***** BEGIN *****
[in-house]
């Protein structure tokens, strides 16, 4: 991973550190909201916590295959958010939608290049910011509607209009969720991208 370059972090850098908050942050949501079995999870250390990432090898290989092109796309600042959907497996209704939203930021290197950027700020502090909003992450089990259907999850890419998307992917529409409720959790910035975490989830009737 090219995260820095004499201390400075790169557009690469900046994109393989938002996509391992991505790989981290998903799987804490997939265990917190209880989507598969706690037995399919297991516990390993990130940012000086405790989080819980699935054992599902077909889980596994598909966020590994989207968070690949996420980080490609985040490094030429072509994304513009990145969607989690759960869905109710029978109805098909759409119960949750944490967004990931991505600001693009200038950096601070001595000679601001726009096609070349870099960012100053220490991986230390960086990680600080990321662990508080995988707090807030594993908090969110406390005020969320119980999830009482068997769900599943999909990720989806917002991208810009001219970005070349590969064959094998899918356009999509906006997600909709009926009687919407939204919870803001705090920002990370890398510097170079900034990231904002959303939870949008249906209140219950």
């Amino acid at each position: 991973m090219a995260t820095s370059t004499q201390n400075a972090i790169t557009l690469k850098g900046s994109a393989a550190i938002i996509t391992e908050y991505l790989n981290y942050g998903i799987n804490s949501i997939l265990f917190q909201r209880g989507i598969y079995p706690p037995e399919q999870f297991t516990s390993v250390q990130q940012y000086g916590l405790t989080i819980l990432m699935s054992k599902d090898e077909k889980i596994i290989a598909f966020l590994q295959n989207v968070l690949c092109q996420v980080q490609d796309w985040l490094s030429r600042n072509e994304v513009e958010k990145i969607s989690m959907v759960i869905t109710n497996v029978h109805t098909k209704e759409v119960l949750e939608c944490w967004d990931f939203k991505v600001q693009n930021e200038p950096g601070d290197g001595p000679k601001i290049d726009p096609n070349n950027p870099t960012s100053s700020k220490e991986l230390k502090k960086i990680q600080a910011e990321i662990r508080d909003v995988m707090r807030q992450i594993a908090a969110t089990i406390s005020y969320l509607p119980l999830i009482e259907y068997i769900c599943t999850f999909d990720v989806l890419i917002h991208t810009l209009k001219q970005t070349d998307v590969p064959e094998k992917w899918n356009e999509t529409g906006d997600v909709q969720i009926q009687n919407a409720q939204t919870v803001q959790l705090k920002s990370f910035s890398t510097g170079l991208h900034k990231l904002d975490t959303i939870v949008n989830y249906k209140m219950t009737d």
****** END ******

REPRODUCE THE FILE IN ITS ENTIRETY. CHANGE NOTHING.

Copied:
[in-house]
């Protein structure tokens, strides 16, 4: 991973550190909201916590295959958010939608290049910011509607209009969720991208 370059972090850098908050942050949501079995999870250390990432090898290989092109796309600042959907497996209704939203930021290197950027700020502090909003992450089990259907999850890419998307992917529409409720959790910035975490989830009737 090219995260820095004499201390400075790169557009690469900046994109393989938002996509391992991505790989981290998903799987804490997939265990917190209880989507598969706690037995399919297991516990390993990130940012000086405790989080819980699935054992599902077909889980596994598909966020590994989207968070690949996420980080490609985040490094030429072509994304513009990145969607989690759960869905109710029978109805098909759409119960949750944490967004990931991505600001693009200038950096601070001595000679601001726009096609070349870099960012100053220490991986230390960086990680600080990321662990508080995988707090807030594993908090969110406390005020969320119980999830009482068997769900599943999909990720989806917002991208810009001219970005070349590969064959094998899918356009999509906006997600909709009926009687919407939204919870803001705090920002990370890398510097170079900034990231904002959303939870949008249906209140219950």
């Amino acid at each position: 991973m090219a995260t820095s370059t004499q201390n400075a972090i790169t557009l690469k850098g900046s994109a393989a550190i938002i996509t391992e908050y991505l790989n981290y942050g998903i799987n804490s949501i997939l265990f917190q909201r209880g989507i598969y079995p706690p037995e399919q999870f297991t516990s390993v250390q990130q940012y000086g916590l405790t989080i819980l990432m699935s054992k599902d090898e077909k889980i596994i290989a598909f966020l590994q295959n989207v968070l690949c092109q996420v980080q490609d796309w985040l490094s030429r600042n072509e994304v513009e958010k990145i969607s989690m959907v759960i869905t109710n497996v029978h109805t098909k209704e759409v119960l949750e939608c944490w967004d990931f939203k991505v600001q693009n930021e200038p950096g601070d290197g001595p000679k601001i290049d726009p096609n070349n950027p870099t960012s100053s700020k220490e991986l230390k502090k960086i990680q600080a910011e990321i662990r508080d909003v995988m707090r807030q992450i594993a908090a969110t089990i406390s005020y969320l509607p119980l999830i009482e259907y068997i769900c599943t999850f999909d990720v989806l890419i917002h991208t810009l209009k001219q970005t070349d998307v590969p064959e094998k992917w899918n356009e999509t529409g906006d997600v909709q969720i009926q009687n919407a409720q939204t919870v803001q959790l705090k920002s990370f910035s890398t510097g170079l991208h900034k990231l904002d975490t959303i939870v949008n989830y249906k209140m219950t009737d």